1. Input price is fixed and output price is fixed – A company in the top left quadrant of figure 3.1 will have fixed input prices and fixed output prices of the commodities consumed or produced by company. The fixing in the prices may be done contractually with customers and suppliers of the company. In such cases the company is not exposed to any commodity price risk and consequently does not have to absorb any loss on account of price fluctuation of the commodity. In this case no hedging is required.

  2. Input price is variable and output price is fixed – A company in the top right quadrant of figure 3.1 will be exposed to variability in the price of input commodity, whereas the price of finished product is fixed contractually or is inelastic in the near term. In this case the company will have to absorb the financial impact due the variability in the price of the input commodity. Therefore, the appropriate hedging requirement for such a company would be to convert the variable input prices into fixed input prices using financial derivatives. An example of a company in this quadrant could be a company bidding for or servicing a fixed price contract.

  3. Input price is fixed and output price is variable – A company in the bottom left quadrant of figure 3.1 will be exposed to variability in the price of output commodity, whereas the price of input commodity is fixed contractually or is inelastic in the near term. In this case the company will have to absorb the financial impact due the variability in the price of the output commodity. `Therefore, the appropriate hedging requirement for such a company would be to convert the variable output prices into fixed output prices using financial derivatives. An example of a company is this quadrant could be a mining company which has purchased the rights to the mine at a fixed price.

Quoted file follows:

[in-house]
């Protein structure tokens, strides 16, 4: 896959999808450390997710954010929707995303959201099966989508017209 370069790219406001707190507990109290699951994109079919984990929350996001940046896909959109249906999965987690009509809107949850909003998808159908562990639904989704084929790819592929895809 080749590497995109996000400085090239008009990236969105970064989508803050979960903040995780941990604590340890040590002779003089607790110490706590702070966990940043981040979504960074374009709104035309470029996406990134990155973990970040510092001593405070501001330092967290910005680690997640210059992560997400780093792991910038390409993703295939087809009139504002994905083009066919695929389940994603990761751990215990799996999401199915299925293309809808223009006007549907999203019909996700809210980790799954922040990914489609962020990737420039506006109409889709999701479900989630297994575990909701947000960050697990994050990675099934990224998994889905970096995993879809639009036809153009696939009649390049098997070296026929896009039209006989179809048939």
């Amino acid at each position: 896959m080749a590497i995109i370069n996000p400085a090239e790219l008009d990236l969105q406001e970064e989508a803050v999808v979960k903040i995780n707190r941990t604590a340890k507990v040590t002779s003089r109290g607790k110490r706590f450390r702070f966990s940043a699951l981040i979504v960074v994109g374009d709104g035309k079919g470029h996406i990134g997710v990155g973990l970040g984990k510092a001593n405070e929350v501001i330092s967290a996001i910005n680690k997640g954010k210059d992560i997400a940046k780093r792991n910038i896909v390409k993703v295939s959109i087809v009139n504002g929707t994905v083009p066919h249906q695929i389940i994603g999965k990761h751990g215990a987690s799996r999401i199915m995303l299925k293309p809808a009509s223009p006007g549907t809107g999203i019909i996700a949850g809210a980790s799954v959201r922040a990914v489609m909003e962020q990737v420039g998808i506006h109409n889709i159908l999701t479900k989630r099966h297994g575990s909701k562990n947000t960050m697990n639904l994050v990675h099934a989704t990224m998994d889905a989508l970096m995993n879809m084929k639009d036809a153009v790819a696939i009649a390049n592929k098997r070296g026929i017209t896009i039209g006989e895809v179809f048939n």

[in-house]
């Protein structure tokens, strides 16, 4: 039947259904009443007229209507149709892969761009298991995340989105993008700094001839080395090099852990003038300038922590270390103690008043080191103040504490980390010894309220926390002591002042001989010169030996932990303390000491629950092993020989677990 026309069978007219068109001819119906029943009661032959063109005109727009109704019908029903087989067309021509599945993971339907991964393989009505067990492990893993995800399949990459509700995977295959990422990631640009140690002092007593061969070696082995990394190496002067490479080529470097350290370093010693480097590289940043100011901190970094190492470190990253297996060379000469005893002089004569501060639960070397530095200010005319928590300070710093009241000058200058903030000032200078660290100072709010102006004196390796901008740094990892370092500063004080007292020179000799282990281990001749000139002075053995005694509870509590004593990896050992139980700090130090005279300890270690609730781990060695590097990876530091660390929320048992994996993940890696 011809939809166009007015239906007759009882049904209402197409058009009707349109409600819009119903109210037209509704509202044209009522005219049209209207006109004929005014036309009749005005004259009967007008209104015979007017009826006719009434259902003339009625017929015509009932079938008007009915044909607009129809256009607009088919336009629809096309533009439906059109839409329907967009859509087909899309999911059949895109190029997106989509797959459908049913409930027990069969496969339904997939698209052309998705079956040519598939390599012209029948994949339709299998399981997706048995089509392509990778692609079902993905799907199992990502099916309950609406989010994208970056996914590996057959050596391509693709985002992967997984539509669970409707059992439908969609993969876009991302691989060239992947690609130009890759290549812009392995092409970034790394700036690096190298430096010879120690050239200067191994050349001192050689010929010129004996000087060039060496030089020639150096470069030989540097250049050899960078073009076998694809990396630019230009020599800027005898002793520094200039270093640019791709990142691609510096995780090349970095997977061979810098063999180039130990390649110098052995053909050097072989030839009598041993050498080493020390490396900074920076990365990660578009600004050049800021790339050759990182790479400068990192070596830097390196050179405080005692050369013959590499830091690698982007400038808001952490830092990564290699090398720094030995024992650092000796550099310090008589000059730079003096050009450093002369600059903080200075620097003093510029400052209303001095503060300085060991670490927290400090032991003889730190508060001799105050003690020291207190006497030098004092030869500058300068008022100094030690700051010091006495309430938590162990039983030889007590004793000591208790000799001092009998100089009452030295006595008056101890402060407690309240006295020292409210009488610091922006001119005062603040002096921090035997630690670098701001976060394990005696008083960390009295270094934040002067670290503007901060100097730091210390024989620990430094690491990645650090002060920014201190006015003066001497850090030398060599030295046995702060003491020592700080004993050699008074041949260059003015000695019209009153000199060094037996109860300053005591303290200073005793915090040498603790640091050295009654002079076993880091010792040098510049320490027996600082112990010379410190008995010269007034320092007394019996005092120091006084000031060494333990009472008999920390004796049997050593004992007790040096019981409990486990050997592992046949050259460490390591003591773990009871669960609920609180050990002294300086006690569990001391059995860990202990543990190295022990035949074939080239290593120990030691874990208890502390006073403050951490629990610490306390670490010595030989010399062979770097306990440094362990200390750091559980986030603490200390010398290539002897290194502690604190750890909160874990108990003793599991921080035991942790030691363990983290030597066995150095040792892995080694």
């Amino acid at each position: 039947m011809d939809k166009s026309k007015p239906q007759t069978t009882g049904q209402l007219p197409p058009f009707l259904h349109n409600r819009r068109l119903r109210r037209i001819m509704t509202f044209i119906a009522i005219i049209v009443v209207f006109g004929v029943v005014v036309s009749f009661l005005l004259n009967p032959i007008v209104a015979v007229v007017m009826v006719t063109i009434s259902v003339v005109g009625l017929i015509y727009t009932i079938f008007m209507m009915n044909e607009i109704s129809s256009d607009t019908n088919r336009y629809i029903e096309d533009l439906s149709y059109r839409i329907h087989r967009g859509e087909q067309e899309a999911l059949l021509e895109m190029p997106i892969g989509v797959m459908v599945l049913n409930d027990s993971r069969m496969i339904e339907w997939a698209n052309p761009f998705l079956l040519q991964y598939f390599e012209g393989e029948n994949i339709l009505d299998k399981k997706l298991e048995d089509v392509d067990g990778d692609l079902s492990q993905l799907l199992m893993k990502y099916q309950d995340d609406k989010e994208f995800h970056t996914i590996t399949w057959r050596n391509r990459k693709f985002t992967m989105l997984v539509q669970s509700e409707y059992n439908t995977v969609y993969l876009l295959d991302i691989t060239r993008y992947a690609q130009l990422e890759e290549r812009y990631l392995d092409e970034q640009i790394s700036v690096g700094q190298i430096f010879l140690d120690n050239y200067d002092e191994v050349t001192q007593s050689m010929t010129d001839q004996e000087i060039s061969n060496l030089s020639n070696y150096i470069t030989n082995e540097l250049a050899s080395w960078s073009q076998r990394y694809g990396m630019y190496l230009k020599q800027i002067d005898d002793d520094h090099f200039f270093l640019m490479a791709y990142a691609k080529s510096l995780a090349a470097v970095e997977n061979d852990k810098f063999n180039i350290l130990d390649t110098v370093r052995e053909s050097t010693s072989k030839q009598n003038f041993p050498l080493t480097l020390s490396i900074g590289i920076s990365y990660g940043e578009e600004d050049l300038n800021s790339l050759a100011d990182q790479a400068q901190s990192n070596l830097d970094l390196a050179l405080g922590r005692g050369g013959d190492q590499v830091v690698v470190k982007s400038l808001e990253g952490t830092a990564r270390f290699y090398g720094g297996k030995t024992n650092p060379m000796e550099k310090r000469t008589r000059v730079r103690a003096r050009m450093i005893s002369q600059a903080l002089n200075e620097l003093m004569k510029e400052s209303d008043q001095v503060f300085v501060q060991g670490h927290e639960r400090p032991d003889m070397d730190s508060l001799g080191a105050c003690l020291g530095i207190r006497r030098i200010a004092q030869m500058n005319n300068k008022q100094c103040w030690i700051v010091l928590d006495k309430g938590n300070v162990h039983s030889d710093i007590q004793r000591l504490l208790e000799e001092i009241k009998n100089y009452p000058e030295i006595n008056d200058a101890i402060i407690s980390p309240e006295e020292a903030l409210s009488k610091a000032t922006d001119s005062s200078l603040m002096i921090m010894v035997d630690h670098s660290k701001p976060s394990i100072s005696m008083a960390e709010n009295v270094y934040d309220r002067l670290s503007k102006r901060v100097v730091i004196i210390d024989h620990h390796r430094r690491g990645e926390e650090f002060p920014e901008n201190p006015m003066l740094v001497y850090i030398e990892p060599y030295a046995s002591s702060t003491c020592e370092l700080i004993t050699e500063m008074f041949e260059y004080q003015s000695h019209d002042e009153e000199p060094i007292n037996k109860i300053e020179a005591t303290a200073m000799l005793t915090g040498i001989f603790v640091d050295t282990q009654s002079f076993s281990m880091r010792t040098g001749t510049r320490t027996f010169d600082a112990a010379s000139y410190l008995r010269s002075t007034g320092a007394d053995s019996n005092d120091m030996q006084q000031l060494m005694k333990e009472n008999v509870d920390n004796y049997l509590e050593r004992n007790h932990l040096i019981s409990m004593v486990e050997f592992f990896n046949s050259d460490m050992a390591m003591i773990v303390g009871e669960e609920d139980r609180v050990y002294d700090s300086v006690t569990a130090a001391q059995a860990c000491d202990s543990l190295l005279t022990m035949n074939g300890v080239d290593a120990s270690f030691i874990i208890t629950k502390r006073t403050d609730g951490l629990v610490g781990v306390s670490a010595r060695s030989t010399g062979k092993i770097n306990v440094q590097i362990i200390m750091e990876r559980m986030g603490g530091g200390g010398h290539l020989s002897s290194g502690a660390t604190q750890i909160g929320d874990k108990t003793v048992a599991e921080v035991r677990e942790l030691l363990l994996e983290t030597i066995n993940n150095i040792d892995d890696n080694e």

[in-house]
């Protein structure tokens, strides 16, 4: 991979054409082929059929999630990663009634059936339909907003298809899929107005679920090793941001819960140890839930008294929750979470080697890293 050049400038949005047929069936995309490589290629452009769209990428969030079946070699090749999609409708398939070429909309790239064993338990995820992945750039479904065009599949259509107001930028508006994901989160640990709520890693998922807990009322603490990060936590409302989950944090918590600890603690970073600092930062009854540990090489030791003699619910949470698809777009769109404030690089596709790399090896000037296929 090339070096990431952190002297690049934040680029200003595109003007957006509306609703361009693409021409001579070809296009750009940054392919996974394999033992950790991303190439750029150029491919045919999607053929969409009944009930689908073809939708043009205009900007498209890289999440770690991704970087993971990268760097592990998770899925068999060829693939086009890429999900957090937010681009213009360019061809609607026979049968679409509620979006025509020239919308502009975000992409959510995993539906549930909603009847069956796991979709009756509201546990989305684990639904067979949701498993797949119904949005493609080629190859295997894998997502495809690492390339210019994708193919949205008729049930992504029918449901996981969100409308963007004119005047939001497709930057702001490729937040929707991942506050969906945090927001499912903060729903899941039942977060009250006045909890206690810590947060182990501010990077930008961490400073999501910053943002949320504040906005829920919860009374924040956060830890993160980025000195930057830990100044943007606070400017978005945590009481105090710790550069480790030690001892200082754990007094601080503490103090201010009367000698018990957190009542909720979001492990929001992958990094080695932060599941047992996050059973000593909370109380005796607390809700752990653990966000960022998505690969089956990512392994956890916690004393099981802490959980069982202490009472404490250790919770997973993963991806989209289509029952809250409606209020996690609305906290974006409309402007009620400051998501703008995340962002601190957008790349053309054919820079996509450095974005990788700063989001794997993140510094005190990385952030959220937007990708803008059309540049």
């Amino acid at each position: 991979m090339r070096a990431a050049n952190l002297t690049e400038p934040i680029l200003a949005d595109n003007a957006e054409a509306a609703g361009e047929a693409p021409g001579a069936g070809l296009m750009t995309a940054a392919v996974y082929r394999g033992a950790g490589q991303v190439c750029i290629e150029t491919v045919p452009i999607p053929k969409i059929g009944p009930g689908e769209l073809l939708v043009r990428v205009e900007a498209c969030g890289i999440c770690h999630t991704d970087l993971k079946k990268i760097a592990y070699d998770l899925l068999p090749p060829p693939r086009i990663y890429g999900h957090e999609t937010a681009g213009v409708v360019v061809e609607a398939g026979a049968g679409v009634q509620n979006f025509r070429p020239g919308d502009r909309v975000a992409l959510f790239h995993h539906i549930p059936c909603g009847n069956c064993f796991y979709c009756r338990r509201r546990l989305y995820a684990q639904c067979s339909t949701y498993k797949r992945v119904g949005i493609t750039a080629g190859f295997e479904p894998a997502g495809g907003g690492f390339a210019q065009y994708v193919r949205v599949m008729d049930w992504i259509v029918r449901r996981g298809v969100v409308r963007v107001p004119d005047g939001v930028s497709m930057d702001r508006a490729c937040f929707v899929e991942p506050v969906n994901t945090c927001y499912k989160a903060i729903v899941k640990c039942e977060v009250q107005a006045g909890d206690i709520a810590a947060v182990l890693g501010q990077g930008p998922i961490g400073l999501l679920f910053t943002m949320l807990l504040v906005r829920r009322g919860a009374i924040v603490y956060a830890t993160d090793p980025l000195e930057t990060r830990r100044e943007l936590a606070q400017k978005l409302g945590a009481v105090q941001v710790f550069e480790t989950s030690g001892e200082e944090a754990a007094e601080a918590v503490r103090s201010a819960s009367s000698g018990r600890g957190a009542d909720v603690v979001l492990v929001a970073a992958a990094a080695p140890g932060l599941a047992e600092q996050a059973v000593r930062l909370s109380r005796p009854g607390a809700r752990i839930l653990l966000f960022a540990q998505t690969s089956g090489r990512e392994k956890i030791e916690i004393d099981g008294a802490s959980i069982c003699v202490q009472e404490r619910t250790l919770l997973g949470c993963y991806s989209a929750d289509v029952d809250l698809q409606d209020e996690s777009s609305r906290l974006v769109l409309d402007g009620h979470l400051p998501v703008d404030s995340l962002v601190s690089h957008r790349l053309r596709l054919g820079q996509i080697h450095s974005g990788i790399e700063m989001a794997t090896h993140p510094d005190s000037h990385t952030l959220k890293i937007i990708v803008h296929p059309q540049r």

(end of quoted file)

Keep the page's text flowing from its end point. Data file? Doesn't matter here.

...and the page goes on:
4. Input price is variable and output price is variable – A company in the bottom right quadrant of figure 3.1 will be exposed to variability in the price of output commodity as well the input commodity. In such cases the entity does not have to absorb losses on account of price fluctuation, unless it has no control (or limited control) on output pricing because it is linked to an external benchmark. In the latter case, the entity would need to hedge price movement during the working capital cycle, i.e., it would need to hedge its inventory. An example of this case could be a crude refining company or a gold jewellery company.

3.5 The risk profile of a company is defined by its position in the input-output prices matrix (Figure 3.1). The following inferences can be drawn:

  1. A company having fixed prices of input commodity and output commodity will not be facing any risk and therefore there is no requirement for hedging in this case.

  2. A company having fixed prices of input commodity and variable prices of output commodity or vice versa will be exposed to commodity price risk. The appropriate hedging requirement in this case would be price fix hedges. Price fix hedges fix the price of a commodity over a period of time in future.